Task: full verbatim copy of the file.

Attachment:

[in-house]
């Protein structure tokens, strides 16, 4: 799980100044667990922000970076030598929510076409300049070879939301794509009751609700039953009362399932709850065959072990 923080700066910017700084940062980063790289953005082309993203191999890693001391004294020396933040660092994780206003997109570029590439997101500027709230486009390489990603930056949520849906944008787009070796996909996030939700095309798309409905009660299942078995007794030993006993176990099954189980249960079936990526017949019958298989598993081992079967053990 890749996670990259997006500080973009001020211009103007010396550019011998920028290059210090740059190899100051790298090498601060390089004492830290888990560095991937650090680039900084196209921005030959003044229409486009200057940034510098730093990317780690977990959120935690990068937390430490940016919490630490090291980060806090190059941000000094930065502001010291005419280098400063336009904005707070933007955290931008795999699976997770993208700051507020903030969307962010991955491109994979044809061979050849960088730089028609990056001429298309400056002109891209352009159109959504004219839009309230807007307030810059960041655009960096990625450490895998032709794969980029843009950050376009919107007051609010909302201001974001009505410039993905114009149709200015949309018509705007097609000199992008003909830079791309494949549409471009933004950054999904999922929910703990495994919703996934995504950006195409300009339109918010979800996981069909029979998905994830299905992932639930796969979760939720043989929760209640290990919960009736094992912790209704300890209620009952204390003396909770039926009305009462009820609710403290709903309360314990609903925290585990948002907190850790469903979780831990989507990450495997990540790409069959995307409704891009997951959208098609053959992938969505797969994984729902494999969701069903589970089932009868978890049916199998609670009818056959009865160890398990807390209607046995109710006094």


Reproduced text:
[in-house]
């Protein structure tokens, strides 16, 4: 799980100044667990922000970076030598929510076409300049070879939301794509009751609700039953009362399932709850065959072990 923080700066910017700084940062980063790289953005082309993203191999890693001391004294020396933040660092994780206003997109570029590439997101500027709230486009390489990603930056949520849906944008787009070796996909996030939700095309798309409905009660299942078995007794030993006993176990099954189980249960079936990526017949019958298989598993081992079967053990 890749996670990259997006500080973009001020211009103007010396550019011998920028290059210090740059190899100051790298090498601060390089004492830290888990560095991937650090680039900084196209921005030959003044229409486009200057940034510098730093990317780690977990959120935690990068937390430490940016919490630490090291980060806090190059941000000094930065502001010291005419280098400063336009904005707070933007955290931008795999699976997770993208700051507020903030969307962010991955491109994979044809061979050849960088730089028609990056001429298309400056002109891209352009159109959504004219839009309230807007307030810059960041655009960096990625450490895998032709794969980029843009950050376009919107007051609010909302201001974001009505410039993905114009149709200015949309018509705007097609000199992008003909830079791309494949549409471009933004950054999904999922929910703990495994919703996934995504950006195409300009339109918010979800996981069909029979998905994830299905992932639930796969979760939720043989929760209640290990919960009736094992912790209704300890209620009952204390003396909770039926009305009462009820609710403290709903309360314990609903925290585990948002907190850790469903979780831990989507990450495997990540790409069959995307409704891009997951959208098609053959992938969505797969994984729902494999969701069903589970089932009868978890049916199998609670009818056959009865160890398990807390209607046995109710006094």